And then the airline broke out the free beverages from huge coolers—
Non-alcoholic—and the two little girls for our flight, one African
American, one Mexican American—ran around serving us all apple juice
And lemonade and they were covered with powdered sugar too.

And I noticed my new best friend—by now we were holding hands—
Had a potted plant poking out of her bag, some medicinal thing,

With green furry leaves. Such an old country traveling tradition. Always
Carry a plant. Always stay rooted to somewhere.

And I looked around that gate of late and weary ones and thought,
This is the world I want to live in. The shared world.

Not a single person in this gate—once the crying of confusion stopped
—has seemed apprehensive about any other person.

They took the cookies. I wanted to hug all those other women too.
This can still happen anywhere.

Not everything is lost.

~Naomi Shihab Nye (b. 1952), “Wandering Around an Albuquerque Airport Terminal.

This is beautiful, and a wonderful reminder of our *humanity*, how connected we all are and can be, sometimes with very little effort on our part.

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Not sure if i should let this be.
I've been going through a bit of a rough patch.

In the shower this morning, when the sweet sounds of music filled my soul.

When I find myself in times of trouble, Mother Mary comes to me
Speaking words of wisdom, let us glee...

Wait. What?

I may be ready to admit I have a problem.

One of my all-time favourite songs. Darren sings That's All, at PS Arts Event, 14th April 2013.

I caught my reflection in my laptop as I listened to this song, and I was decidedly *moonstruck*.

Just stop, Darren Criss. I don't have the strength to deal with this hopeless crush. :)


[vid posted by You Tube user "Valerie Parker"]

Shooting Star: Distressing? Yes. Important? Yes.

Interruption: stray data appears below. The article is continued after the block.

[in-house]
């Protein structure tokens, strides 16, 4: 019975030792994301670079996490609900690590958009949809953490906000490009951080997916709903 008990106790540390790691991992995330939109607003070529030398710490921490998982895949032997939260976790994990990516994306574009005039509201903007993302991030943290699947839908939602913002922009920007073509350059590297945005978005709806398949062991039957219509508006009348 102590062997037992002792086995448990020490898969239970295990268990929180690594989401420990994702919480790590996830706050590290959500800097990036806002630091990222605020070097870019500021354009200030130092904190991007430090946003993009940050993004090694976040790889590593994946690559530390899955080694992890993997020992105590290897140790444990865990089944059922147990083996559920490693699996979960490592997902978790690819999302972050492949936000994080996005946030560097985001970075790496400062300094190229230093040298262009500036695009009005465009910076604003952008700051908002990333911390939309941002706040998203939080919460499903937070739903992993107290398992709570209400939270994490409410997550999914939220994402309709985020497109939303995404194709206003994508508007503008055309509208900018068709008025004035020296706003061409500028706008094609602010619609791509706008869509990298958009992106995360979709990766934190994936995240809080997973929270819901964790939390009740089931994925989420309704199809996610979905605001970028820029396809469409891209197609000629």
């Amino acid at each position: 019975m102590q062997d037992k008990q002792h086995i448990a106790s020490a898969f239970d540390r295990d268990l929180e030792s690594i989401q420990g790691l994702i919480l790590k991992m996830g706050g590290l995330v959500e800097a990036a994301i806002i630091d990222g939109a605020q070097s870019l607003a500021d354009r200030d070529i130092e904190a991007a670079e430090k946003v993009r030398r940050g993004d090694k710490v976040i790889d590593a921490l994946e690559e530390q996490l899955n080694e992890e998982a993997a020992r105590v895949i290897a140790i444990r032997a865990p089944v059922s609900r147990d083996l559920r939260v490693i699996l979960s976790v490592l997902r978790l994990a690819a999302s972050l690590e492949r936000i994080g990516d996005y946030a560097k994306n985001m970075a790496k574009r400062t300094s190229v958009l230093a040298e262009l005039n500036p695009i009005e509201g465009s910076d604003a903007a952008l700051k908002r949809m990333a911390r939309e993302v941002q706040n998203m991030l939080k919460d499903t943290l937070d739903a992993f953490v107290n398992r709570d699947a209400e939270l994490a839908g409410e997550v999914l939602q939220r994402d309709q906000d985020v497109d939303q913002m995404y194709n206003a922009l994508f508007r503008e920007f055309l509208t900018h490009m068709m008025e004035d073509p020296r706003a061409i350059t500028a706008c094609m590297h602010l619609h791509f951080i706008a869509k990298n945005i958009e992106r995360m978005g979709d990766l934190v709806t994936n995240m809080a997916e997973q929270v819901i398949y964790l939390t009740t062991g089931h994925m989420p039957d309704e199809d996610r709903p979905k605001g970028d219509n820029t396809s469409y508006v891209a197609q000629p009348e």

This is a few days late, but I saw a post about how it was so ‘pointless’ for Glee to have an ep on school shootings because ‘its not like that would lead to change in gun control legislation’. That baffled me. Where I come from, we’ve never had a shooting in school, and gun violence isn’t a major concern (there are other forms of violence to worry about, but not gun-related specifically). I say that because it might be relevant that my perspectives and reaction is influenced from existing in this reality that could possibly be very different from the person who posted that. I admit that I’ve always been more than confused about why the NRA and other gun-lobby groups have such a tight hold on gun-control legislation, and why it’s seemingly so impossible to pass very common-sense laws to prevent guns from being misused. Apart from lobby groups though, there’s surely a cultural component that’s making it very hard to pass these gun-related laws - in which case, isn’t it important that we address those ‘cultural barriers’, and isn’t the media one of the ways to do that? If anything, I’d have thought a community of Glee fans, or Klainers at the very least, would be a proponent of using the media to address these social concerns. I’m genuinely interested in hearing what others have to say. Perhaps I’m missing the point of contention.

Here’s Heather Hogan from After Elton and her thoughts on the matter:

Probably the four biggest complaints I heard about Glee last night were: 1) This is a comedy; how dare they do something so dramatic? 2) It’s way too soon after Newtown to show something like this on TV. 3) I can’t believe how emotionally manipulative that was. 4) It was pointless.